While Smith isn’t having any of it, PBOT feels that adding lanes to I-5 is a worthy trade-off for the other elements of the project. “This is an innovative project that really makes a freeway project something that is about place-making and that improves conditions for all modes,” Leclerc said during his presentation. In addition, Leclerc sees the potential funding of this project as PBOT’s best chance to improve safety for bicycle riders and other road users on the notorious Broadway corridor. “You could even say that taking this project out [of the TSP] may hurt Broadway as a high-crash corridor because, how else are we going to fix those five bridges over the Rose Quarter now, unless we come up w $200 million ourselves.”
The impact of removing the projects from the TSP would be very real. It would create chaos and outrage among the numerous powerful business and freight interests across Oregon who all agree “fixing the bottleneck on I-5” needs to happen ASAP. It would also put PBOT out of compliance with the Regional Transportation Plan and force them to either have City Council adopt an ordinance to add it back in, or PBOT would have to make their case to regional leaders that it no longer deserves to be there.
When it came time to discuss the motion at the PSC meeting on Tuesday, several commissioners expressed they were uncomfortable with doing such an about-face on the process. Others said striking this project out of the TSP would make Portland appear very disrespectful and tone-deaf to statewide interests.
“Even though Portland has different ideas about how dollars are spent, we are part of a statewide and regional economy and I think we’d be doing a disservice to that partnership to not recognize the value other people see in this project even though it doesn’t fit all the criteria we want to impose on a transportation project.”
— Jeff Bachrach, Planning Commissioner
PSC Commissioner Jeff Bachrach said he felt the move “Would be a very dramatic action” for the commission. “It would send a lot of ripples out… and City Council wouldn’t appreciate that.” Bachrach said PSC should have brought this up sooner and hosted a public hearing to air these concerns. “I think you came up with this too late Chris.” Bachrach also said he sympathizes with perspectives outside of Portland and has heard from Washington County business owners who complain that the congestion on I-5 is hurting their bottom-line. “They weren’t concerned about Vision Zero… But they are very concerned about this bottleneck,” Bachrach added, “Even though Portland has different ideas about how dollars are spent, we are part of a statewide and regional economy and I think we’d be doing a disservice to that partnership to not recognize the value other people see in this project even though it doesn’t fit all the criteria we want to impose on a transportation project.”
In response to Bachrach’s concerns about freight, Smith said he too wants freight to move more freely. “I just wish we’d stop investing for freight in facilities that will be 90% used by SOVs [single occupancy vehicles]. The best thing we can do for freight is a congestion pricing scheme because the economic value of freight will be happy to pay tolls that will keep the SOVs off the road.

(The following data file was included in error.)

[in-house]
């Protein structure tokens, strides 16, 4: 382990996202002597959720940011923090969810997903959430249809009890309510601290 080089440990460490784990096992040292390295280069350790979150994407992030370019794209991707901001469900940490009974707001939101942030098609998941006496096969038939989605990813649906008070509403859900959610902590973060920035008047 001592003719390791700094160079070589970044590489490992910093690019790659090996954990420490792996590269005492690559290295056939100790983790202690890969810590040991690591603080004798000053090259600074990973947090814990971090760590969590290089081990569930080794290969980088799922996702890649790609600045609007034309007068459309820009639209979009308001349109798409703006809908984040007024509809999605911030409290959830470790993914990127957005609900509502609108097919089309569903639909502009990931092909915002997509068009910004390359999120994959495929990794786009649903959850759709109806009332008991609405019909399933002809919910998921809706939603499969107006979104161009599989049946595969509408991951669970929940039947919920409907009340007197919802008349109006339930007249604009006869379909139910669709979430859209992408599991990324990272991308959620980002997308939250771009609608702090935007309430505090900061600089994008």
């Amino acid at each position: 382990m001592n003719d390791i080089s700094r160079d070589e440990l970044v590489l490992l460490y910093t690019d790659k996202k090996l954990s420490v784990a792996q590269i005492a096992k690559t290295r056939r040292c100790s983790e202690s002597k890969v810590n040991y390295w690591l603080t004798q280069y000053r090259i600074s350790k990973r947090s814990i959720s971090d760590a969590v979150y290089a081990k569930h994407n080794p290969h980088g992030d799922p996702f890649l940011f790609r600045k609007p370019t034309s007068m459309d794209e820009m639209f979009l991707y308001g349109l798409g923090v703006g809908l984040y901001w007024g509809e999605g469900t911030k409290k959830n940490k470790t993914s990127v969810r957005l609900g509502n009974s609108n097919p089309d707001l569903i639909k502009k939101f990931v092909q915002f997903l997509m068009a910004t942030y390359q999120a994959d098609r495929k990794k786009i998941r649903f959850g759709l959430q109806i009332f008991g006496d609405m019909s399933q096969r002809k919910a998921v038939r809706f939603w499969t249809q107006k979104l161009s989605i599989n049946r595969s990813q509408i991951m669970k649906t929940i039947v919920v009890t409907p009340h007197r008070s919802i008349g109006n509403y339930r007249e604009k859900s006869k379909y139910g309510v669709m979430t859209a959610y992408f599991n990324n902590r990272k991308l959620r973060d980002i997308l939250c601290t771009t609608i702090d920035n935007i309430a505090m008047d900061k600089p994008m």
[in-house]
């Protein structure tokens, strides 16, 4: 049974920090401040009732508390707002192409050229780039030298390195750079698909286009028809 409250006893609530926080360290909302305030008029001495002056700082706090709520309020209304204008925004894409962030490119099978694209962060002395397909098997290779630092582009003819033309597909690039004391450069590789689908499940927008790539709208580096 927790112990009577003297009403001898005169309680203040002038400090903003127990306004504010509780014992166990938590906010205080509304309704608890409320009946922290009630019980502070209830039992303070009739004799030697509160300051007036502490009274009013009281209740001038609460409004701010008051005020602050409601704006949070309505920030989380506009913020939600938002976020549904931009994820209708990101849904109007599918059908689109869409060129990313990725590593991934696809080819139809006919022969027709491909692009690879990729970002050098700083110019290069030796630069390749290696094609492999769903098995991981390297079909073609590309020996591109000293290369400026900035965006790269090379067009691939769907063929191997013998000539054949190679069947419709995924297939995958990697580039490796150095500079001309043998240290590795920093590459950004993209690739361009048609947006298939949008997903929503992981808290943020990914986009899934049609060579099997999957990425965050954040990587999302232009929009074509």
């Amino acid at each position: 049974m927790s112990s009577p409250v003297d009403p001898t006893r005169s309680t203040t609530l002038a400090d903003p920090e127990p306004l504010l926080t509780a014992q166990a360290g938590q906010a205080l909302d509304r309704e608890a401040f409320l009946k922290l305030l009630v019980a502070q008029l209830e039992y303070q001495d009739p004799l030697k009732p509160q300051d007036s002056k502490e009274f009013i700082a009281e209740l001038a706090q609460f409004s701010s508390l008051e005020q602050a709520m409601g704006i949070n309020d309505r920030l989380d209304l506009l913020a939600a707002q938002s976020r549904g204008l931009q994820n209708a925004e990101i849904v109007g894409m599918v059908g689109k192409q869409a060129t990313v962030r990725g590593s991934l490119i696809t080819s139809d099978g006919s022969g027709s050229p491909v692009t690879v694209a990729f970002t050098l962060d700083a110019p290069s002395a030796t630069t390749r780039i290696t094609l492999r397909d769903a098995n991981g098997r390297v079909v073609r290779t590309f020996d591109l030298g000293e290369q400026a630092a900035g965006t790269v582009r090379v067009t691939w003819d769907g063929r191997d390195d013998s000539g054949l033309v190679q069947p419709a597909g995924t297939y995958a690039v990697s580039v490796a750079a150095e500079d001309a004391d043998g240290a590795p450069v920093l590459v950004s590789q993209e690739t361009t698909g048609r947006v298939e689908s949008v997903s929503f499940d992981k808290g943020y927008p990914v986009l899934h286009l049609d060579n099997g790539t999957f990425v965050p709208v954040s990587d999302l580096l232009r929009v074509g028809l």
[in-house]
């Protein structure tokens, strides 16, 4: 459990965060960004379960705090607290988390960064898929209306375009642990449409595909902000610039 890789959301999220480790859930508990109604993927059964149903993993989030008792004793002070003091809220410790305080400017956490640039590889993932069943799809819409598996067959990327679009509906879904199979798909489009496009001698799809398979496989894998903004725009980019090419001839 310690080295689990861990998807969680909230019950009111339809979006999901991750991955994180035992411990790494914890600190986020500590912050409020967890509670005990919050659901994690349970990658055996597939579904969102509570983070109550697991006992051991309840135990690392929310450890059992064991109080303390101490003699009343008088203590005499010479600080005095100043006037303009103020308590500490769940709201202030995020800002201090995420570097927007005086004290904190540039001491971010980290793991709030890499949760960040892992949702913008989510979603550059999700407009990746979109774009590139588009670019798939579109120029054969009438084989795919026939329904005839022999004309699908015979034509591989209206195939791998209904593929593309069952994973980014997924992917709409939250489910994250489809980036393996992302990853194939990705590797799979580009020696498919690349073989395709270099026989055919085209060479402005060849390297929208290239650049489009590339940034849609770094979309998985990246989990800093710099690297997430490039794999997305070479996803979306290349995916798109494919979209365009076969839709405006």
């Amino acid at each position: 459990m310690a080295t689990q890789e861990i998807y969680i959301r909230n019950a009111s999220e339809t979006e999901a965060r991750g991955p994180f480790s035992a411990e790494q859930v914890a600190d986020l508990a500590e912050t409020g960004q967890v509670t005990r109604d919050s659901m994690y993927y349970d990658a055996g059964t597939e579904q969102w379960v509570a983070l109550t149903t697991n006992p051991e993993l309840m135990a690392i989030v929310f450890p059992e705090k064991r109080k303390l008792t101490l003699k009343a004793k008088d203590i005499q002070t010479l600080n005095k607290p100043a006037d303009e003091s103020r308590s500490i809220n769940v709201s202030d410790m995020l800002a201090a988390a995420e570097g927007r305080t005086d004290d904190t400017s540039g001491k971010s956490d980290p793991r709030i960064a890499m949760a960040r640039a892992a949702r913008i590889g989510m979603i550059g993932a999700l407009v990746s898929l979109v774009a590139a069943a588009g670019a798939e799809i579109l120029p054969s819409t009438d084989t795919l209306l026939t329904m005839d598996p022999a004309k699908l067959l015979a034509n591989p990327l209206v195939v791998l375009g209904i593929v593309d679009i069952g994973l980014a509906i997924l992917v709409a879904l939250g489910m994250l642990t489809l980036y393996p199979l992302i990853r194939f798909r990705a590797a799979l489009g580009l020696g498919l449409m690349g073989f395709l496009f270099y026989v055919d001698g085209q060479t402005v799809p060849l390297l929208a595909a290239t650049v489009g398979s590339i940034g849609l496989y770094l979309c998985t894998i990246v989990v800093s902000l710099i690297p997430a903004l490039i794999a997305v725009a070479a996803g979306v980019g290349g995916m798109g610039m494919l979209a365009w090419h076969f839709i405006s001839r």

“I’m not going to have a policy debate with you,” Bachrach shot back, “I’m not defending these businesses, I’m just saying before we diss these regional partners we should be aware about how important it is to them.”
Commissioner Gary Oxman also said he wouldn’t support Smith’s motion because he was, “Concerned about the process issues and very concerned about the relationship of Portland with the rest of the state.”
Commissioner Michelle Rudd said she too didn’t want to get in the way of the process.
Smith feels the process would be improved if his motion passed. “I believe that by taking these projects out of the TSP we create the best possible debate at City Council,” he explained. The process of putting them back would create an opportunity for a broader public debate about the project. One that Smith says hasn’t happened yet. “Then we can have the kind of focus that I think will bring out the citizens of Portland — as the Pembina project did — to talk about their values related to climate change.”
Leclerc from PBOT countered that there will be plenty of “council moments” in the future where a debate can happen, “Before this is something that becomes implementable.”
The fear with large highway projects like this is how they get stronger with each step in the funding process. Boosters often say there will be chances for debates in the future, but meanwhile the project gets so much momentum from these supposedly small steps that they can’t be stopped.
Saying the way this project has moved forward reminds him of the Columbia River Crossing Project, PSC Commissioner Eli Spevak said, “I think some of Portland’s most important decisions are transportation projects we didn’t do. And this might be one of them.”
In the end, Smith’s motion failed by a vote of 6 to 4 (with one commissioner absent). He was supported by commissioners Katie Larsell, Mike Houck, and Eli Spevak. Reached via email after the meeting, Smith said he was frustrated that he couldn’t manage one more vote, “But it was a good discussion and certainly big progress from 2012.” Who knows what will happen when — or if — this project comes up for a vote again.
You can watch the meeting on YouTube. The PBOT/BPS presentation starts at 15:18 and Smith introduces his motion at around 43:25.